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The psychological state of our political system: how the pressures of working in Parliament affect democratic decision making

05 October 2020

The stress and pressures of working in Parliament could place major psychological strain on MPs and staffers, and have a serious impact on their decision making ability, says a new report by the BPS.

Looking at Parliament through a psychological lens, the BPS has investigated the occupational landscape for those that work there. Informed by interviews with MPs, former MPs and staffers, the research looks at nine factors in Parliament which can have a significant impact on people’s ability to conduct political work, including distrust, political labour, fragmented organisational cultures, unclear lines of authority, and the temporal nature of Parliament itself.

Ashley Weinberg, chair of the BPS Political Psychology Section and one of the document’s co-authors, said:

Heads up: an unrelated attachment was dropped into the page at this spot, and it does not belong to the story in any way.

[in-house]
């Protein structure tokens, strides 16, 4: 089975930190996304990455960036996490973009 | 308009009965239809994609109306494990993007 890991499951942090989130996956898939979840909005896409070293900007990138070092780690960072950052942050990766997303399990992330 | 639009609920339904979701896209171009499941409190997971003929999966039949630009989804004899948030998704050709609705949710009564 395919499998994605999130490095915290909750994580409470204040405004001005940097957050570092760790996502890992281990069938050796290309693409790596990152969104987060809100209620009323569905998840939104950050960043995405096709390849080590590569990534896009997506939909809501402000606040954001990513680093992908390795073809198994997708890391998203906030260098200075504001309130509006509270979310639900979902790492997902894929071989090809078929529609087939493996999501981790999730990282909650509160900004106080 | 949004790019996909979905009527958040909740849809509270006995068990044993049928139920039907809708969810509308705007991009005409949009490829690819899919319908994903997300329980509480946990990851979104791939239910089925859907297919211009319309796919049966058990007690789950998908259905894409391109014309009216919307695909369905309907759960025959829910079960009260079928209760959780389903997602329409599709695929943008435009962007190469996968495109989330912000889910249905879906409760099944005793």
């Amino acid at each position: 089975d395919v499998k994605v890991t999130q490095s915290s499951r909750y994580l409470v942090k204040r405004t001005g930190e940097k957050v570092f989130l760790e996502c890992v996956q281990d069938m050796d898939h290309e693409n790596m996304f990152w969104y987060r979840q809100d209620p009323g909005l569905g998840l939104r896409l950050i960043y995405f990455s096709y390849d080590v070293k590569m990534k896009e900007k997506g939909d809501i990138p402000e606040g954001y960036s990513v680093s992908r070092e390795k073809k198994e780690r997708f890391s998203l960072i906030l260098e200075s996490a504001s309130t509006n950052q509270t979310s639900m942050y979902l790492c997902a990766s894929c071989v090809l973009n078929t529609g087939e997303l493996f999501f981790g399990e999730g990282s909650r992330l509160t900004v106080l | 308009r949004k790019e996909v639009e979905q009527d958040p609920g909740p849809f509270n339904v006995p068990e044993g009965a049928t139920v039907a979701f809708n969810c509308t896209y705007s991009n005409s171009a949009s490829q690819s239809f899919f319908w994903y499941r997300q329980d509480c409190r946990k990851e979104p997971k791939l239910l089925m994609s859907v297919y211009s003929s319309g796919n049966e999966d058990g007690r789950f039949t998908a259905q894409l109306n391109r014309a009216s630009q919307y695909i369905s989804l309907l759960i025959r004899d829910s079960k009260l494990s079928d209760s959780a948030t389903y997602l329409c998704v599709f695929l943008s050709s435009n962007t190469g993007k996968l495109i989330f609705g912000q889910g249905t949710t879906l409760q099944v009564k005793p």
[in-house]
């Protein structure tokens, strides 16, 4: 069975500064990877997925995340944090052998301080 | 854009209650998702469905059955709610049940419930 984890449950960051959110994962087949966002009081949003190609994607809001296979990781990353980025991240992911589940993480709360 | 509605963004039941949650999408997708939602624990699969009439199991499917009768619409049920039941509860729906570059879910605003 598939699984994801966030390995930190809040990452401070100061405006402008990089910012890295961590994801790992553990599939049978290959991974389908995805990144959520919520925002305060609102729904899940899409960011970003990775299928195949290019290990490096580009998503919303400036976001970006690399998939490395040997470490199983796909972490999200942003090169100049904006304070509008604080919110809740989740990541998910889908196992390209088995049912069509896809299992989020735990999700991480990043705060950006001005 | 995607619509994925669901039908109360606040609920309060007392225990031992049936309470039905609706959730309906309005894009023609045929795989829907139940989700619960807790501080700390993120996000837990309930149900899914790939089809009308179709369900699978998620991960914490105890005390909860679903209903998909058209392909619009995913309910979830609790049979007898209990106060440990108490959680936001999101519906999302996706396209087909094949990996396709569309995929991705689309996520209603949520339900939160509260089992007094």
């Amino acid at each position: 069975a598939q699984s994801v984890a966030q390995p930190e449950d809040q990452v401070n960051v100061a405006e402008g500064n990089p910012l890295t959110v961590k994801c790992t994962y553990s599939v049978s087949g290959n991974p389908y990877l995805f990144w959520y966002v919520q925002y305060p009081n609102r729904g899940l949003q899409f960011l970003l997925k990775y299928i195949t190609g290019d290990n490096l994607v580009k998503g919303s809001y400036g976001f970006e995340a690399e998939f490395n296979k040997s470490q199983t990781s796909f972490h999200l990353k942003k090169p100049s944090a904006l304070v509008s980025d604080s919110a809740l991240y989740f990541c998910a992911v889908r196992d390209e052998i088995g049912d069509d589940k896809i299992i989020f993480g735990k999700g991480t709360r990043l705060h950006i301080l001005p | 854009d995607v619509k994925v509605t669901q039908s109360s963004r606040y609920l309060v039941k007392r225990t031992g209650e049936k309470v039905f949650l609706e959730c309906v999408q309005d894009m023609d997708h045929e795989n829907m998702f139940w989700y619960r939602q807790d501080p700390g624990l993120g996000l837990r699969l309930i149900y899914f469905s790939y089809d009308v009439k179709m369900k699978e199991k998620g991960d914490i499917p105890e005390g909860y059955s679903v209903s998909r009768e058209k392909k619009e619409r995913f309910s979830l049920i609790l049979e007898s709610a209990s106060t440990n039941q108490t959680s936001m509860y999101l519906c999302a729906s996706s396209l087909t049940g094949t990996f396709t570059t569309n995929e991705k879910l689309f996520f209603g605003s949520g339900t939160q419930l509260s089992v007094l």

“We know that work plays a central role in our identity and meaningful activity in life is key to our wellbeing.

We do not often study politics as a high-stress profession through a psychological viewpoint, but it is vitally important that we do so.

We need to understand the environment and the stressors it brings, so we that can develop a workplace which is better positioned to support democratic functioning, and as a result, policy outcomes.”    

Sarb Bajwa Chief Executive of the British Psychological Society said:

“We want our Parliament to function effectively, with the best policy decisions made, for the benefit of all. 

By recognising the uniqueness of Parliament, and the different pressures it brings as a workplace, we can ensure those who work in it are supported to make the best decisions.”

The report also makes nine recommendations to better support the psychological wellbeing of all those that work in Parliament, and to help control the stressors and mitigate their negative impacts.


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